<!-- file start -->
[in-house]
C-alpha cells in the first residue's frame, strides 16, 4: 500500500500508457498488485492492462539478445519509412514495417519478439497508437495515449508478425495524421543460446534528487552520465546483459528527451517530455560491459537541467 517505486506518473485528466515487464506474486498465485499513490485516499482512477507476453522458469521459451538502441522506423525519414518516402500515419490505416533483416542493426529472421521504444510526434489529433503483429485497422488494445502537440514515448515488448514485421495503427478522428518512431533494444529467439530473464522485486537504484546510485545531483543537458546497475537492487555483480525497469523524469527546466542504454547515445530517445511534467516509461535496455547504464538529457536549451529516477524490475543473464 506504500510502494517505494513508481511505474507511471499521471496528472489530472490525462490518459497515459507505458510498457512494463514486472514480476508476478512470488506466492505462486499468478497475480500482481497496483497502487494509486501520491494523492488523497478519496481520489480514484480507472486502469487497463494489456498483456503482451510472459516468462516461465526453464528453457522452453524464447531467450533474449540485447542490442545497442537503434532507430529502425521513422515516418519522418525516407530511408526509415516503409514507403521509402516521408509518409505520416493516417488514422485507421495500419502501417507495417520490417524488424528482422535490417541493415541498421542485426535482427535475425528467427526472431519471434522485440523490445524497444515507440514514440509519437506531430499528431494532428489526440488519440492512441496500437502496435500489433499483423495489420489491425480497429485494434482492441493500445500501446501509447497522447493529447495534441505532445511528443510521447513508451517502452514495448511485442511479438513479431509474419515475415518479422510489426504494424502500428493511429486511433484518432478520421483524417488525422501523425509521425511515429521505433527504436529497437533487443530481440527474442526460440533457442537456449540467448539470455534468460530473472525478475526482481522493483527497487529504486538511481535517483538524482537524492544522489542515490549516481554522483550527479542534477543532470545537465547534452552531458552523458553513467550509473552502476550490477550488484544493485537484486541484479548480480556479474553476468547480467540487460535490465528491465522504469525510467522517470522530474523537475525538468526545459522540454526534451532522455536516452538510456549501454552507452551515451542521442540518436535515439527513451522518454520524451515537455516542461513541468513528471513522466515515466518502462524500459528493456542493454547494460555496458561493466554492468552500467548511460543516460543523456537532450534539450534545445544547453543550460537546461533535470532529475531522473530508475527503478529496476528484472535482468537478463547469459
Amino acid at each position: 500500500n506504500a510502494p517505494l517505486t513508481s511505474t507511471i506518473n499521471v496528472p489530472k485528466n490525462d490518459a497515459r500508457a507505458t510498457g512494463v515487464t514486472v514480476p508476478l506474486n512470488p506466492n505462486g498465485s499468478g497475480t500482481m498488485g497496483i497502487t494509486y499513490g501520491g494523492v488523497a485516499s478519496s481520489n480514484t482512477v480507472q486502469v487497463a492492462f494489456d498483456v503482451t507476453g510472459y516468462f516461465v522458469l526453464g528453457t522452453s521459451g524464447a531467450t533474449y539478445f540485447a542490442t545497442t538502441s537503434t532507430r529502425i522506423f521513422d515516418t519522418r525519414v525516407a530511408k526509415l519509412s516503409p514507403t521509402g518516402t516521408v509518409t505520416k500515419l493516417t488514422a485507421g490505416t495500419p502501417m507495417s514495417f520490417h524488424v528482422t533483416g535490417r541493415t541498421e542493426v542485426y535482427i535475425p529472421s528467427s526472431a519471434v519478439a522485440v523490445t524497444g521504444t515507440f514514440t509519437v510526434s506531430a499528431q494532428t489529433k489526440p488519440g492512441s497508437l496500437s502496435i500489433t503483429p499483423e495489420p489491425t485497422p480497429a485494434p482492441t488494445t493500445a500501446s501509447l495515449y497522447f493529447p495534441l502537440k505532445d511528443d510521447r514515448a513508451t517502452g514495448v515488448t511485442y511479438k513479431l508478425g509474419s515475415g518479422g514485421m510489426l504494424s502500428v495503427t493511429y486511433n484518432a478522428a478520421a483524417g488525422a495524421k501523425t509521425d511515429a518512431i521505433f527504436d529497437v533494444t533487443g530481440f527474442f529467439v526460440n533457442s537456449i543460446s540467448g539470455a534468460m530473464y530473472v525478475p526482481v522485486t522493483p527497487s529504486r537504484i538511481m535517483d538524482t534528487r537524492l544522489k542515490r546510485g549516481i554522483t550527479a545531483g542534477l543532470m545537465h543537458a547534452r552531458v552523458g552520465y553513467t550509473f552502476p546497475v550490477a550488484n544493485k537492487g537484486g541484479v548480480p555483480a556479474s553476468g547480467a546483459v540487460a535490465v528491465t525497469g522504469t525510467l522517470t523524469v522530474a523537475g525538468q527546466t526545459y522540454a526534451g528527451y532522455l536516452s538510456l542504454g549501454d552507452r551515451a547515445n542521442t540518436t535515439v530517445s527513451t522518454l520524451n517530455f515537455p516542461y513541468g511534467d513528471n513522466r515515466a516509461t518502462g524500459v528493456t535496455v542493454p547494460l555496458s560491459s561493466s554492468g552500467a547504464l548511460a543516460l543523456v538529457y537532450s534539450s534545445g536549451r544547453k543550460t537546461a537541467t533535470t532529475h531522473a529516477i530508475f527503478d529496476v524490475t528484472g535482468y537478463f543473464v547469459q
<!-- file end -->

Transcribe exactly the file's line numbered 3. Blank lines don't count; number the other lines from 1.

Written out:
Amino acid at each position: 500500500n506504500a510502494p517505494l517505486t513508481s511505474t507511471i506518473n499521471v496528472p489530472k485528466n490525462d490518459a497515459r500508457a507505458t510498457g512494463v515487464t514486472v514480476p508476478l506474486n512470488p506466492n505462486g498465485s499468478g497475480t500482481m498488485g497496483i497502487t494509486y499513490g501520491g494523492v488523497a485516499s478519496s481520489n480514484t482512477v480507472q486502469v487497463a492492462f494489456d498483456v503482451t507476453g510472459y516468462f516461465v522458469l526453464g528453457t522452453s521459451g524464447a531467450t533474449y539478445f540485447a542490442t545497442t538502441s537503434t532507430r529502425i522506423f521513422d515516418t519522418r525519414v525516407a530511408k526509415l519509412s516503409p514507403t521509402g518516402t516521408v509518409t505520416k500515419l493516417t488514422a485507421g490505416t495500419p502501417m507495417s514495417f520490417h524488424v528482422t533483416g535490417r541493415t541498421e542493426v542485426y535482427i535475425p529472421s528467427s526472431a519471434v519478439a522485440v523490445t524497444g521504444t515507440f514514440t509519437v510526434s506531430a499528431q494532428t489529433k489526440p488519440g492512441s497508437l496500437s502496435i500489433t503483429p499483423e495489420p489491425t485497422p480497429a485494434p482492441t488494445t493500445a500501446s501509447l495515449y497522447f493529447p495534441l502537440k505532445d511528443d510521447r514515448a513508451t517502452g514495448v515488448t511485442y511479438k513479431l508478425g509474419s515475415g518479422g514485421m510489426l504494424s502500428v495503427t493511429y486511433n484518432a478522428a478520421a483524417g488525422a495524421k501523425t509521425d511515429a518512431i521505433f527504436d529497437v533494444t533487443g530481440f527474442f529467439v526460440n533457442s537456449i543460446s540467448g539470455a534468460m530473464y530473472v525478475p526482481v522485486t522493483p527497487s529504486r537504484i538511481m535517483d538524482t534528487r537524492l544522489k542515490r546510485g549516481i554522483t550527479a545531483g542534477l543532470m545537465h543537458a547534452r552531458v552523458g552520465y553513467t550509473f552502476p546497475v550490477a550488484n544493485k537492487g537484486g541484479v548480480p555483480a556479474s553476468g547480467a546483459v540487460a535490465v528491465t525497469g522504469t525510467l522517470t523524469v522530474a523537475g525538468q527546466t526545459y522540454a526534451g528527451y532522455l536516452s538510456l542504454g549501454d552507452r551515451a547515445n542521442t540518436t535515439v530517445s527513451t522518454l520524451n517530455f515537455p516542461y513541468g511534467d513528471n513522466r515515466a516509461t518502462g524500459v528493456t535496455v542493454p547494460l555496458s560491459s561493466s554492468g552500467a547504464l548511460a543516460l543523456v538529457y537532450s534539450s534545445g536549451r544547453k543550460t537546461a537541467t533535470t532529475h531522473a529516477i530508475f527503478d529496476v524490475t528484472g535482468y537478463f543473464v547469459q